NextWave marked a milestone this week with infrastructure vendor Airspan Networks, announcing 120 eNodeB base stations deployed as part of NextWave’s ongoing private network rollout in the New York metro area. NextWave revealed plans last year to leverage its Band 41, aka 2.5 GHz, spectrum capabilities to provide what it describes as a unique wide-area, high-speed private networking offer for mission-critical services.

The first phase of its deployment includes 23 high-power macro sites, with typically six eNodeBs on each site, according to John Dooley, a director at NextWave. These sites cover large areas due to their configuration and the high-performance nature of the industrial radios that use them, he said, adding that they’re sort of like conventional carrier macro sites on steroids.

The coverage and site count is ramping up significantly in Phase II, he said. The company stated last year that its second phase would cover the entire New York metro area of about 15 million people by early 2023.

Notable history 

The company ties its roots back to the company, also called NextWave, made notable for its years-long legal fight over spectrum licenses the U.S. government seized when NextWave was under bankruptcy protection. NextWave won its case at the U.S. Supreme Court in 2008.

NextWave did not get its 2.5 GHz spectrum in last year’s FCC auction. Its holdings go back many years, predating the auction. The company holds significant amounts of spectrum in New York, Philadelphia, San Francisco, Las Vegas and the Los Angeles areas.

With Phase I complete, it’s expanding the New York network and beginning the build process in the San Francisco and Philadelphia markets as part of Phase II, Dooley said.

The build in Phase I is a macro overlay of 4G LTE, as it will be the basis of the initial Phase II expansion in New York, he said. In the current 3GPP standard for Band 41, LTE allows NextWave to use smaller channels alongside its broadband channels, he explained. “These have much higher dynamic range, allowing us to meet critical service reliability requirements for customers, even in dense urban environments,” he told Fierce via email.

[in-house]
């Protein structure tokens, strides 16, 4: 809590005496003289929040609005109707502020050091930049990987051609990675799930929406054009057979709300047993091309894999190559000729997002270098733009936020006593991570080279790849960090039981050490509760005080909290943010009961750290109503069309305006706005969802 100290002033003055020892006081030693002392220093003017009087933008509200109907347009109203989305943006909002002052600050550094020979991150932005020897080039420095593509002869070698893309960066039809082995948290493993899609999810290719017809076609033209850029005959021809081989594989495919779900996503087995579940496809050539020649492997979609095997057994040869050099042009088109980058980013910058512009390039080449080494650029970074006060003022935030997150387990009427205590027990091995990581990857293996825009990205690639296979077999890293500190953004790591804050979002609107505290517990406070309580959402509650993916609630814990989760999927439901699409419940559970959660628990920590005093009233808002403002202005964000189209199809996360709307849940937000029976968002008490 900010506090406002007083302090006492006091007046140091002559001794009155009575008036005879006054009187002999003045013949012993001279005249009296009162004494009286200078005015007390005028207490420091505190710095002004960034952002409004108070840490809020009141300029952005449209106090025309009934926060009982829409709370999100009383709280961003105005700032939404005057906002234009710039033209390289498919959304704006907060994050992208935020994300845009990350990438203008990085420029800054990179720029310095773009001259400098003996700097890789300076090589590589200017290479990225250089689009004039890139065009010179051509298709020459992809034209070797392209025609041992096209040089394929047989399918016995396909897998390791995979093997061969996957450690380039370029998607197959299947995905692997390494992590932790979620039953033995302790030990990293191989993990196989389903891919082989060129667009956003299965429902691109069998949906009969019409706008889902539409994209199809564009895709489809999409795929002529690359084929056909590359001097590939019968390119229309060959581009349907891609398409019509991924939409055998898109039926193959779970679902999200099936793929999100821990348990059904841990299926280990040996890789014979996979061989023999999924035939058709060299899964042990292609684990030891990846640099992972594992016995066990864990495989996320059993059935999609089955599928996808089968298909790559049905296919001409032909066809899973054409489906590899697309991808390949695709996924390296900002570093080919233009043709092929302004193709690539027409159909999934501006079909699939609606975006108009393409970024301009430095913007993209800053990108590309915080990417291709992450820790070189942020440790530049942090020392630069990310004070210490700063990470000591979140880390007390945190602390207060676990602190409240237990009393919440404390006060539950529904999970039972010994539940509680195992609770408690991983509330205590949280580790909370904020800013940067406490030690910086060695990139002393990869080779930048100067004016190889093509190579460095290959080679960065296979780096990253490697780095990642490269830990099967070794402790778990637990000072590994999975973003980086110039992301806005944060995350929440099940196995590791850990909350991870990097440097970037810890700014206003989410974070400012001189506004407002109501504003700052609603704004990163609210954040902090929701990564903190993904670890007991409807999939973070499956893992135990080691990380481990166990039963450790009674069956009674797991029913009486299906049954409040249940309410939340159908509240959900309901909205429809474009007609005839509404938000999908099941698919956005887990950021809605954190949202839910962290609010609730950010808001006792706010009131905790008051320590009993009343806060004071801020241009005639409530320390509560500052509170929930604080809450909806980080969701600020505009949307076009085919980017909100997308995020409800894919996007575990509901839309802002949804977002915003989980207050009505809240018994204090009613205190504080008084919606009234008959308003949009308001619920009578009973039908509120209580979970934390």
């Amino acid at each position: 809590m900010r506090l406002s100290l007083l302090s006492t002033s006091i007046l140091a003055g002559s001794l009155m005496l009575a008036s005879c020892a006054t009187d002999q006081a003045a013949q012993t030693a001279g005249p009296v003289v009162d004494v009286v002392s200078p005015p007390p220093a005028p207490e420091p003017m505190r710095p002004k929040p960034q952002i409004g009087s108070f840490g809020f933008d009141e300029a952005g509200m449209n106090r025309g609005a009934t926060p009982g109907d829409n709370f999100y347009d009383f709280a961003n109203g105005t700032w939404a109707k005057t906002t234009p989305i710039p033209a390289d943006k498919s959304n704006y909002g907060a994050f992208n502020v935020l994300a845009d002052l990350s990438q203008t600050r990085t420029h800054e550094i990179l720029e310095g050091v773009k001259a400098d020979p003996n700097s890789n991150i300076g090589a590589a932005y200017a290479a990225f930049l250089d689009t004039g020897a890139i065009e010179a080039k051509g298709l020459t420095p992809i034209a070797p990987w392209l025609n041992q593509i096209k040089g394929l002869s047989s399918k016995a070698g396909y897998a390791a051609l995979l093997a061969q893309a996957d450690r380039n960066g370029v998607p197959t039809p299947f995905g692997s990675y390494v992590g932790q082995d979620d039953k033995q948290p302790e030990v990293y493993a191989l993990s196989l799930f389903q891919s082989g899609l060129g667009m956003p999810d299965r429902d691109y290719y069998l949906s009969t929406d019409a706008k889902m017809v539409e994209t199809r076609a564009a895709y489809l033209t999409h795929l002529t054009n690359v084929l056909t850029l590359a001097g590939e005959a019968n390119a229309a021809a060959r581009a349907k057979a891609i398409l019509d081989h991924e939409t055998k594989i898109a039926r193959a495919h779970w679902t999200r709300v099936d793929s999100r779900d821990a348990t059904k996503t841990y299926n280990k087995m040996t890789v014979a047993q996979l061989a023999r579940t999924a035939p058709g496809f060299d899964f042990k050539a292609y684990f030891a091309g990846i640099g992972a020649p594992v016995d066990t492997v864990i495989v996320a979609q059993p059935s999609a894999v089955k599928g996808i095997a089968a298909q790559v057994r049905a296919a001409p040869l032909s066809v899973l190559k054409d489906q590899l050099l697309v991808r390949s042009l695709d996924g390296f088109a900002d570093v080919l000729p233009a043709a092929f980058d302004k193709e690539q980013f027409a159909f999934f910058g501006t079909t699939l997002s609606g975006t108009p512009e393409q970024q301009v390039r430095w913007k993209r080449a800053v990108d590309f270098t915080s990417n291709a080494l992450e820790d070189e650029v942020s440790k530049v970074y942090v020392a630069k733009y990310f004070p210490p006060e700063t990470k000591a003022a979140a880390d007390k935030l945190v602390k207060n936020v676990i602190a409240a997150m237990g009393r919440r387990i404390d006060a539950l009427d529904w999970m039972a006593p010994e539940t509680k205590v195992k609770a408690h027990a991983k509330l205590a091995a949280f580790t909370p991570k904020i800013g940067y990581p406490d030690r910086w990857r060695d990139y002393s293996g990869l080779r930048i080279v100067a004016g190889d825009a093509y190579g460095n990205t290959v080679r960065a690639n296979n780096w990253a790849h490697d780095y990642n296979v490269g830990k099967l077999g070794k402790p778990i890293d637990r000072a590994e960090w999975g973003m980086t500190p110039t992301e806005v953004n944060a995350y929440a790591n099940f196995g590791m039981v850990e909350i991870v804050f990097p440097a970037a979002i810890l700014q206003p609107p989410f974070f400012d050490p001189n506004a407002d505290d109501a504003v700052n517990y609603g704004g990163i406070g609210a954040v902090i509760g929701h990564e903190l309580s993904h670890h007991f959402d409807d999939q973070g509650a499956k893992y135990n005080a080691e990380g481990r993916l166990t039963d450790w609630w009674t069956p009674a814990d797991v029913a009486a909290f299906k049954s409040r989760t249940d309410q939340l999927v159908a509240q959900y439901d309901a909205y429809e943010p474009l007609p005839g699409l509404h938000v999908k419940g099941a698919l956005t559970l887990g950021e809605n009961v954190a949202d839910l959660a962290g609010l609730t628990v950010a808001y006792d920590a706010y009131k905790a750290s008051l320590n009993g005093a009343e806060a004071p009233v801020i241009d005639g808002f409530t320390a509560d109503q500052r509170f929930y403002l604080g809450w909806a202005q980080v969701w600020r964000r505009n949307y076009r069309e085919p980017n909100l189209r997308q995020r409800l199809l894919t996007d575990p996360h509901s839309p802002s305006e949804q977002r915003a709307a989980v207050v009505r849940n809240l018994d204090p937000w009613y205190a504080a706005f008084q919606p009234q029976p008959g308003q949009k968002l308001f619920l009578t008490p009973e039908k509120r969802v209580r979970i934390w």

“Facility-based (small cell) services going into customer facilities are now 5G NR on some of our channels,” he said. “The system will ultimately be 5G NR everywhere as the standard and equipment availability evolves.”

Conventional RAN 

He also gave a shoutout to Airspan, saying it’s been a great partner for this type of build and provided the kind of support and attention that a larger vendor wouldn’t be able to give. In fact, that’s why they were able to complete Phase I in record time, he said. NextWave also likes the ability to influence the next-generation product line so that it better meets its customer requirements.

NextWave is using a conventional RAN architecture, “but we are excited by the open RAN potential. I think the direction that open RAN is going makes a lot of sense for private networks,” he said.

The company isn’t naming names when it comes to customers but it’s working with large anchor customers in the tech sector, with hopes of making public announcements in the near term. As they build out, there will be opportunities to accommodate smaller customers, he said. 

As for reports about private wireless not talking off as quickly as some predicted, he said NextWave isn’t seeing any slowing. “I think the difference here is that we can offer a true private network, with dedicated spectrum and an existing overlay network,” he said. “This allows for security and performance guarantees that the conventional carrier offering cannot. Band 41 further accelerates our ability to provide service, since the consumer and industrial device ecosystem is near-universal.”

The conventional carriers can generally only offer slicing or perhaps CBRS small cell solutions, which is a different proposition and it doesn’t meet the requirements that NextWave is fulfilling in its part of the market, he said. “If we have a market issue, it is that we cannot accommodate all of the present opportunities and still meet our strict performance commitments,” he added.

In a press release, NextWave said its New York Metro service is one of the first private networks to prioritize seamless transitions between in-facility 5G coverage and urban 4G+5G transportation channels. “This will allow private network users to maintain high levels of security and performance, even when they leave their facility, with the added value of this spectrum being supported by popular smartphones and other widely available mobile broadband devices,” the release states.

Dooley said that NextWave isn’t roaming onto T-Mobile, the carrier with the largest contingence of 2.5 GHz spectrum in the U.S. Rather, “our own wide-area network is the off-facility connectivity for current users/applications, and it covers essential corridors in the New York market,” he said. “When in areas not covered by our private overlay, users default to their conventional carrier capabilities.”

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